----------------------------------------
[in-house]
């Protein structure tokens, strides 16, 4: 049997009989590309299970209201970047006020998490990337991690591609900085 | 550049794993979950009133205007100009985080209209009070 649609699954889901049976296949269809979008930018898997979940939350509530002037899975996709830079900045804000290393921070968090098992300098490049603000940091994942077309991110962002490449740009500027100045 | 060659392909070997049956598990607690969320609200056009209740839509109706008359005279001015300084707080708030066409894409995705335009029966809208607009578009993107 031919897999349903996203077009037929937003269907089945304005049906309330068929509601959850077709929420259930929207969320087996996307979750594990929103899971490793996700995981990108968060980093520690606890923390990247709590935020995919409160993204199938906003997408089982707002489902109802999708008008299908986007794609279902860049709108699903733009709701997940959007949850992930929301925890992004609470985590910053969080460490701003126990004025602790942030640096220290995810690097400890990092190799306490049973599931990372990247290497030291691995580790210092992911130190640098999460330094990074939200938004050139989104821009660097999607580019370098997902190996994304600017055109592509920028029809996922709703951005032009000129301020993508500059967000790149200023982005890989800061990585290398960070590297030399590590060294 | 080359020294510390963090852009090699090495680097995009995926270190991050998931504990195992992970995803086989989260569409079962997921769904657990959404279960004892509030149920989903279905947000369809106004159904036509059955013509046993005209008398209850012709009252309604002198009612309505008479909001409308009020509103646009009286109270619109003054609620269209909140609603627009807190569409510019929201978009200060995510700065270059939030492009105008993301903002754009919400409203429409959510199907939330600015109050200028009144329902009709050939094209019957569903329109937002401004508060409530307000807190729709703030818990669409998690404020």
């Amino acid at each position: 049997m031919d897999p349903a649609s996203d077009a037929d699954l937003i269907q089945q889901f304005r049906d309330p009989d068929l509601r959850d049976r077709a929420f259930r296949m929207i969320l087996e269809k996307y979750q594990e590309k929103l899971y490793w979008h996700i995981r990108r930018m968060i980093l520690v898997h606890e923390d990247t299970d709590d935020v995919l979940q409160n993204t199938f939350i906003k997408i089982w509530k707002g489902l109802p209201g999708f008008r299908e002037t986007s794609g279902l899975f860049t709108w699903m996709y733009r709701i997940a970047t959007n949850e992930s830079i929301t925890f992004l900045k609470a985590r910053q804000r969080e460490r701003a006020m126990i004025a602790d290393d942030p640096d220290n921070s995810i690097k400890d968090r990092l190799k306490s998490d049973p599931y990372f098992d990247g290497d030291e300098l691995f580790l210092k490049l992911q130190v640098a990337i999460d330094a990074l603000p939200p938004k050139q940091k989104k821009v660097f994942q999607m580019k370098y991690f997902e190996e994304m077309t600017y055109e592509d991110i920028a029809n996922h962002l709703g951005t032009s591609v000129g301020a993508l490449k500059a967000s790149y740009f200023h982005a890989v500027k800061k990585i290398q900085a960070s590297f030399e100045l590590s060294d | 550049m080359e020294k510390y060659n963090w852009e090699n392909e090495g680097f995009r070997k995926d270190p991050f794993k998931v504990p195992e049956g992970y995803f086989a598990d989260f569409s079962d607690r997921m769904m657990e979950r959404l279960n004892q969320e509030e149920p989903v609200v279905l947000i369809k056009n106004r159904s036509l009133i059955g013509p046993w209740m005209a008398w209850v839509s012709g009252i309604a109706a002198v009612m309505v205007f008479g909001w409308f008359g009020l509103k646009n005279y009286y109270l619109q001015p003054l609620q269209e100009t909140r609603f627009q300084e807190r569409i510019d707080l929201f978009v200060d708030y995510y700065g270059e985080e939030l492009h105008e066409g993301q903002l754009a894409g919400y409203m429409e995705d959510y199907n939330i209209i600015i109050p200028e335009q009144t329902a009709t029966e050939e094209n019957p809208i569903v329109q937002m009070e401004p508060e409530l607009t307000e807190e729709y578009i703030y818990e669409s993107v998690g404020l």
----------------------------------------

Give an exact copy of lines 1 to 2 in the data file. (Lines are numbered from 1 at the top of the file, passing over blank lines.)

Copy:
[in-house]
């Protein structure tokens, strides 16, 4: 049997009989590309299970209201970047006020998490990337991690591609900085 | 550049794993979950009133205007100009985080209209009070 649609699954889901049976296949269809979008930018898997979940939350509530002037899975996709830079900045804000290393921070968090098992300098490049603000940091994942077309991110962002490449740009500027100045 | 060659392909070997049956598990607690969320609200056009209740839509109706008359005279001015300084707080708030066409894409995705335009029966809208607009578009993107 031919897999349903996203077009037929937003269907089945304005049906309330068929509601959850077709929420259930929207969320087996996307979750594990929103899971490793996700995981990108968060980093520690606890923390990247709590935020995919409160993204199938906003997408089982707002489902109802999708008008299908986007794609279902860049709108699903733009709701997940959007949850992930929301925890992004609470985590910053969080460490701003126990004025602790942030640096220290995810690097400890990092190799306490049973599931990372990247290497030291691995580790210092992911130190640098999460330094990074939200938004050139989104821009660097999607580019370098997902190996994304600017055109592509920028029809996922709703951005032009000129301020993508500059967000790149200023982005890989800061990585290398960070590297030399590590060294 | 080359020294510390963090852009090699090495680097995009995926270190991050998931504990195992992970995803086989989260569409079962997921769904657990959404279960004892509030149920989903279905947000369809106004159904036509059955013509046993005209008398209850012709009252309604002198009612309505008479909001409308009020509103646009009286109270619109003054609620269209909140609603627009807190569409510019929201978009200060995510700065270059939030492009105008993301903002754009919400409203429409959510199907939330600015109050200028009144329902009709050939094209019957569903329109937002401004508060409530307000807190729709703030818990669409998690404020």